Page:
News analysis: Australia records 7 pct contraction in GDP, marking historic recession
Australia recorded a 7 percent contraction in its gross domestic product (GDP) for the June quarter on Wednesday, officially marking the country's first recession in 30 years as COVID-19 took a staggering toll.
The contraction is the largest in Australia's recorded history and was at the upper end of what most economists were predicting, with virus lockdowns and international border restrictions impacting heavily.
"Our Australian economy has been savaged by the COVID-19 global pandemic and recession. It is delivering an awful and heartbreaking blow to Australians and their families all around the country," Australian Prime Minister Scott Morrison said in response to the figures.
Government spending has been credited with greatly lessening the impact on the broader economy by supporting the roughly one million Australians who lost their jobs due to the pandemic, and helping sustain some level of confidence.
However regardless of how quickly Australia bounces back from the recession, the impact is likely to be felt for several years at least -- although even that is dependent on future virus outbreaks and the availability of a vaccine.
As of Wednesday, Australia had succeeded in suppressing COVID-19 throughout most of the country, excluding the state of Victoria where strict lockdowns had seen daily case rates plunge to less than 100 since peaking at over 700 in early August. Australia's total number of COVID-19 infections stood at over 25,800.
Economist and CEO of the Grattan Institute Danielle Wood told Xinhua that Australia had fared better than many countries in its economic downturn, experiencing less severe outbreaks of the virus which were largely able to be contained through temporary lockdowns.
"Certainly if you look around the world there are countries that have had more sizable contractions in the June quarter than Australia and that's a function of how bad the health situation was," Wood said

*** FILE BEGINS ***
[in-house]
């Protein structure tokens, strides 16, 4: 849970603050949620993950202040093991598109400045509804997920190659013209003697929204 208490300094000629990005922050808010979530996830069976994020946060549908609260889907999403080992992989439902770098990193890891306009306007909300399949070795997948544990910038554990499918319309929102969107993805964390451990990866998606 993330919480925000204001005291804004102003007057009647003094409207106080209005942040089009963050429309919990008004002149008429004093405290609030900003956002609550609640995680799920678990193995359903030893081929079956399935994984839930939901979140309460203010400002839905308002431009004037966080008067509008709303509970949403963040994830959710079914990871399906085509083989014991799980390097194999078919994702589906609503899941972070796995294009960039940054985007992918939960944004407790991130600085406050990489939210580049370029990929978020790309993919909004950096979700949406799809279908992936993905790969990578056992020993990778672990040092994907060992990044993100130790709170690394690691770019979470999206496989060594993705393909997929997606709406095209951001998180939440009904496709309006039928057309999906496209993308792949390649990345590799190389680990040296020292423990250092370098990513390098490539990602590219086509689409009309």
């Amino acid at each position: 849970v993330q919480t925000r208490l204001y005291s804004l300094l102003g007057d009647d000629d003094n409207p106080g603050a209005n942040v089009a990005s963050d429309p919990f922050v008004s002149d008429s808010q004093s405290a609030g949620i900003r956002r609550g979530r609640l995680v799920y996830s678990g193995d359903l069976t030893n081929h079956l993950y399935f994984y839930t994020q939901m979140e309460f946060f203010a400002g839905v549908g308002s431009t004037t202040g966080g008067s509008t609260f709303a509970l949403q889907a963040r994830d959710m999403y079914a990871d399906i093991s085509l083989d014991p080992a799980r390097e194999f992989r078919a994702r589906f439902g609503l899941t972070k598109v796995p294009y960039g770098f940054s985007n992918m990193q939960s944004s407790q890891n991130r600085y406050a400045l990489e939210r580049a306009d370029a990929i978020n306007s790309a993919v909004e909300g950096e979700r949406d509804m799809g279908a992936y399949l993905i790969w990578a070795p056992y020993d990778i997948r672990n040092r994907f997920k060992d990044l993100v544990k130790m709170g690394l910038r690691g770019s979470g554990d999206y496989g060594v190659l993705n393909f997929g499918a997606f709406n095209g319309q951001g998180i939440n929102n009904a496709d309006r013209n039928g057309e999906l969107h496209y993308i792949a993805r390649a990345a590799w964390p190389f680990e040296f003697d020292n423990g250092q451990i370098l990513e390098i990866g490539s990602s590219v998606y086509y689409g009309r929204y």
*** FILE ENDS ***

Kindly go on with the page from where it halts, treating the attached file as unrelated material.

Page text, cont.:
"The extent and duration of lockdowns has been a really important driver of those different outcomes, as well as the government's response through putting in income support for households and businesses, as well as monetary policy supports."
In the June quarter Australian household spending fell 12.1 percent, led by a 17.6 drop in the service industries, notably bars and restaurants, which were severely hampered by lockdowns and other efforts to contain the spread of the virus.
"COVID has hit consumption through both the lockdowns, but also the lack of confidence, so people are saving rather than spending, even if they can go out," Wood explained.
Contributing to the damage was the closure of Australia's borders, which saw imports of services plummet 50.5 percent and exports of services dropping 18.4 percent in the June quarter, while bringing Australia's lucrative tourism and education industries to a grinding halt.
Wood explained that "propping up" Australia's economy were high levels of government spending, backed by low levels of debt leading into the pandemic.
Previous to the pandemic, Australia's net debt was below 20 percent of GDP, substantially lower than most other countries, giving the government vital wiggle room.
The government has used that fiscal flexibility to pay out billions of dollars to affected residents through the JobKeeper and JobSeeker packages, which most economists are encouraging the government to extend.
Also playing in Australia's favour has been the rapid economic recovery of its largest trading partner, China, which received close to half of all Australia's exports during the June quarter, led by record volumes of iron ore.
"Iron ore has been a big support to Australia's economic activity during this period and certainly while prices are high that's helping income flow back to Australia and it's certainly helping the federal government's budget position be a bit more rosy than it would have been," Wood said.
She added that China's pandemic recovery was incredibly important for Australia's economic outcomes, in addition to proving that it was possible to get the health situation under control and for economic activity to return relatively quickly.
"I think that sort of gives some optimism about what the world can look like if the virus is successfully managed," she said.
Looking forward, Chief Economist at BIS Oxford Economics Sarah Hunter told Xinhua that Australia's economy would continue to feel the weight of Victoria's virus outbreak in the figures for the current quarter and likely wouldn't return to pre-pandemic levels until 2022.
"Given the size of the downturn in Q2, we expect the recovery in Q3 to be very modest. Activity levels in (Victoria) have been severely depressed, which will put a drag on total output, and the impact is spilling over elsewhere," Hunter said.